The underlying reason for the inadequate responses to clearly apparent dangers is that Israel’s leaders have been cowered into this moralistic masochism by an aggressive and intolerant triad of left-wing civil society elites (in the legal establishment, the mainstream media and academe), who, through their unelected position of privilege and power, have taken control of the political discourse in the country.
The political discourse determines the elected political leadership’s perception of policy constraints and policy possibilities.
Through dominance of the discourse, these elites can control the parameters of Israeli policy-making and impose their worldview of political appeasement and territorial concessions on it.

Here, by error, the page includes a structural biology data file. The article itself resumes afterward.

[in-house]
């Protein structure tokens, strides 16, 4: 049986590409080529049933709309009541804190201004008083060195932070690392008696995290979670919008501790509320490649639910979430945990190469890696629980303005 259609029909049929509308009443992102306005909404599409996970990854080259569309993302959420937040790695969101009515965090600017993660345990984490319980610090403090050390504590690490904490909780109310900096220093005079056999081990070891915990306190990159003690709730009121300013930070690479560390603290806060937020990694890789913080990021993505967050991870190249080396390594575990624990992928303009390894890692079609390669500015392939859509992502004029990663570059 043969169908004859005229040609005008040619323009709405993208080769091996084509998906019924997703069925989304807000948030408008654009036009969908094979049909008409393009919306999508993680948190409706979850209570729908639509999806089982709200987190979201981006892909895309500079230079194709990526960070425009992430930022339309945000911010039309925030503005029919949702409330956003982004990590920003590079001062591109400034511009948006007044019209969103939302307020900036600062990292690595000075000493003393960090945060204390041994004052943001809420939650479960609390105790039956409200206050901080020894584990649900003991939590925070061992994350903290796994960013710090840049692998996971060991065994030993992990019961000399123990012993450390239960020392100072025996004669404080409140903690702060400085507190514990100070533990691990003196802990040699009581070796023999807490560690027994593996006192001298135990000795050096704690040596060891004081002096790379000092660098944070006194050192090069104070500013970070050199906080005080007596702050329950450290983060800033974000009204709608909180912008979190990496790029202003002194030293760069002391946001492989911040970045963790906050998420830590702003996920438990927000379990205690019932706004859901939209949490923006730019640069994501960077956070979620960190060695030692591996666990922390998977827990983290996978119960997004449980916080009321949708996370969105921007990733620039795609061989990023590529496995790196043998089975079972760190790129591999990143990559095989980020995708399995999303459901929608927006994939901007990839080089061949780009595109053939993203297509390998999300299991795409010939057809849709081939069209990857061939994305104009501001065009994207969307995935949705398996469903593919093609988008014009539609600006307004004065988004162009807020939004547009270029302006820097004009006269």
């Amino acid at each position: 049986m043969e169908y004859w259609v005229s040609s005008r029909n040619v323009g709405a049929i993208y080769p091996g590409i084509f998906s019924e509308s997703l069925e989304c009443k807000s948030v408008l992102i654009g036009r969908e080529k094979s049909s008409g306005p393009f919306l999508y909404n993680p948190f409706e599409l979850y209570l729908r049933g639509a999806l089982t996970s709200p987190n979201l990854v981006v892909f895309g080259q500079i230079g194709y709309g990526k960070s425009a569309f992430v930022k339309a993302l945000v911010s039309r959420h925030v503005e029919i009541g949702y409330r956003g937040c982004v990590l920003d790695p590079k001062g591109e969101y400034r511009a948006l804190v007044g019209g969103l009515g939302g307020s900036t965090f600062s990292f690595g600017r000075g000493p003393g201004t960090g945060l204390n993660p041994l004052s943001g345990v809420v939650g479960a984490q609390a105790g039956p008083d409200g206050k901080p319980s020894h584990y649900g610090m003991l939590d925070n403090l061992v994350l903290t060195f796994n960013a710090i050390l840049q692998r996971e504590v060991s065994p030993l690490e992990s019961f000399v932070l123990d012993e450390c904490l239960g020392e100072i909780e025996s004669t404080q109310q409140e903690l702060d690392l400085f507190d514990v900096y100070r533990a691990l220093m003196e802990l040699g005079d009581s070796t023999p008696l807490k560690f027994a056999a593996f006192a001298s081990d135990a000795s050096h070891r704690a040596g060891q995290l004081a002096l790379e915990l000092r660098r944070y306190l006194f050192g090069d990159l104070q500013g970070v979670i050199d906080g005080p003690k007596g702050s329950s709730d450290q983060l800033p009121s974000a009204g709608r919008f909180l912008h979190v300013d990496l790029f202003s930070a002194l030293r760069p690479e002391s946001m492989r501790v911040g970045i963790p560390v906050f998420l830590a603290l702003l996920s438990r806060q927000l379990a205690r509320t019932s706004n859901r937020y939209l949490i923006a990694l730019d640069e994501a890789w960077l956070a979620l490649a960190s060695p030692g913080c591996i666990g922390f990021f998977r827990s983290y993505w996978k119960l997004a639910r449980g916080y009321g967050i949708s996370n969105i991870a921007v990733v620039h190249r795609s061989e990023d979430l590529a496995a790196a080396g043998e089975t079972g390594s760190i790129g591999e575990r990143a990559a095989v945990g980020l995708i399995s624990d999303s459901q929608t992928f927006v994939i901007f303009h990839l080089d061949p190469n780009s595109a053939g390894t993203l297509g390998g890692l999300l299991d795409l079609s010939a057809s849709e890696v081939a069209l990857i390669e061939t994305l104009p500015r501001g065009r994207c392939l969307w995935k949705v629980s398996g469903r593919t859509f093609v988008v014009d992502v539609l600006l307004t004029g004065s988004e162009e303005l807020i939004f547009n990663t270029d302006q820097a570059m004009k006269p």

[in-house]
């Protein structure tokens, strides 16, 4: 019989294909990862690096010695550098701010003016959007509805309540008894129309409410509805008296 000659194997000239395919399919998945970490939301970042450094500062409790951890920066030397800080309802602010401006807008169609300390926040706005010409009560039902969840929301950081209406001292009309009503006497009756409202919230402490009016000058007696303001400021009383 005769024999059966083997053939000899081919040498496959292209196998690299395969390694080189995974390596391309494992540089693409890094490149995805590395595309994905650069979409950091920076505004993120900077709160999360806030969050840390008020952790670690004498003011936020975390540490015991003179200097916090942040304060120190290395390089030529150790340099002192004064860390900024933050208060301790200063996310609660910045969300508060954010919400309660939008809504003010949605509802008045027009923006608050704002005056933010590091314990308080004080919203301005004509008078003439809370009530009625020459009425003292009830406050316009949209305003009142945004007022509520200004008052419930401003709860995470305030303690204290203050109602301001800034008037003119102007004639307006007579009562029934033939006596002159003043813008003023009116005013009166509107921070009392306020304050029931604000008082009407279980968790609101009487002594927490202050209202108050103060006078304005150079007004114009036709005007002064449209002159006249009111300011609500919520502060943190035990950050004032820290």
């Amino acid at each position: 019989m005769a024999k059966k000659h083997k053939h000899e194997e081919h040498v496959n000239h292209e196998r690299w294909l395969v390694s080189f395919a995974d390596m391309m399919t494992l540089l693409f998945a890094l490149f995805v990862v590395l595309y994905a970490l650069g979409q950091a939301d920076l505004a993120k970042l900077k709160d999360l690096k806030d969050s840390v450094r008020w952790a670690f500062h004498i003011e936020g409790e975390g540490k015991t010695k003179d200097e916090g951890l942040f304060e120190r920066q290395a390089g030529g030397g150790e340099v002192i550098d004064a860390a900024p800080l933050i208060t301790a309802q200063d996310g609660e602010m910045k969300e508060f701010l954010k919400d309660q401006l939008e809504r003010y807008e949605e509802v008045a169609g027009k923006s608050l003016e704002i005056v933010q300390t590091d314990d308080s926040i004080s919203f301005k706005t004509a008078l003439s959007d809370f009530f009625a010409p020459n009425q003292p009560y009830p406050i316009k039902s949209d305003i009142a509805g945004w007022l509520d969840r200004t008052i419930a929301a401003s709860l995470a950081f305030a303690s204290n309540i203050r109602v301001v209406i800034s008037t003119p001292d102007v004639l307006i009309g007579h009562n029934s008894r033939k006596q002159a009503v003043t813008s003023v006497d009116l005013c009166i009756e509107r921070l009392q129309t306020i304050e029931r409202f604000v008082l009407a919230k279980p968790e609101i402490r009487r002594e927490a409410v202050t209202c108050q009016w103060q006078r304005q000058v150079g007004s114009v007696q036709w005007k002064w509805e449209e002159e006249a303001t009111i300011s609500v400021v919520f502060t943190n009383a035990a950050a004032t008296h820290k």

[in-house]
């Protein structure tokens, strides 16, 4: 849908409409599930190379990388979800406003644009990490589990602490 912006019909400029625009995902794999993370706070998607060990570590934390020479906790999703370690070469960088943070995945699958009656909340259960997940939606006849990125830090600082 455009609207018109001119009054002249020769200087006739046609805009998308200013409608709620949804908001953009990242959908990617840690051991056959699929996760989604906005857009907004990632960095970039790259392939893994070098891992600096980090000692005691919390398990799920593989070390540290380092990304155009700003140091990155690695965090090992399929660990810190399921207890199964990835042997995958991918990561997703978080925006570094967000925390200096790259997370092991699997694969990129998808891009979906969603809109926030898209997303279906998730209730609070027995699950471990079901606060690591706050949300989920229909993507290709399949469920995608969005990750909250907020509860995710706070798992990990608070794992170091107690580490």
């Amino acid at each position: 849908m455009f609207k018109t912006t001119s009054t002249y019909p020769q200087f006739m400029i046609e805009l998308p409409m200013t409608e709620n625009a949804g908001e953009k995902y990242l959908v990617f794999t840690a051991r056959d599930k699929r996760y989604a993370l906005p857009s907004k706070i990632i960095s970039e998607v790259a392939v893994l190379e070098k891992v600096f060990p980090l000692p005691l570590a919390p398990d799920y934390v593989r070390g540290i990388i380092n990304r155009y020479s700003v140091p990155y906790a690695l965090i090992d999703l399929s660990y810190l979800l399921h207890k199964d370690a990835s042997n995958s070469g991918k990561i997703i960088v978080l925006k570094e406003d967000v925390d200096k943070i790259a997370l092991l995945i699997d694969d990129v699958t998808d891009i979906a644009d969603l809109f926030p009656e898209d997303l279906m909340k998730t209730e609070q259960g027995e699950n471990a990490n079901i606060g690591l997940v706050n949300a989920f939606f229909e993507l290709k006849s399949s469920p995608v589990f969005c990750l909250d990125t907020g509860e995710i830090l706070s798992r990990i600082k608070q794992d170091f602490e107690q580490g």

Sacrificing lives for a ‘two-state deity’
These elites have, to a large degree, mortgaged their personal prestige and professional positions, and much of their livelihood, to the two-state concept and the land-for-peace doctrine on which it rests.
Were this doctrine to be discredited, all these benefits – material and otherwise – would be jeopardized. They, therefore, have a vested interest in preserving a perception that it is valid – no matter how incongruent with reality and rationality it proves – and must endeavor to prevent the adoption of any policy measures that put paid to the two-state formula.
Since the attainment of strategic victory in Gaza calls for measures that preclude any agreement on a Palestinian state, the policy-relevant discourse, which these elites mold, has been devoted to ridiculing such measures as impractical or infeasible, and to promoting measures that can only bring about a temporary respite to the fighting. These respites have always been exploited by the enemy to enhance its capabilities for the inevitable next round – and the next inevitable batch of casualties.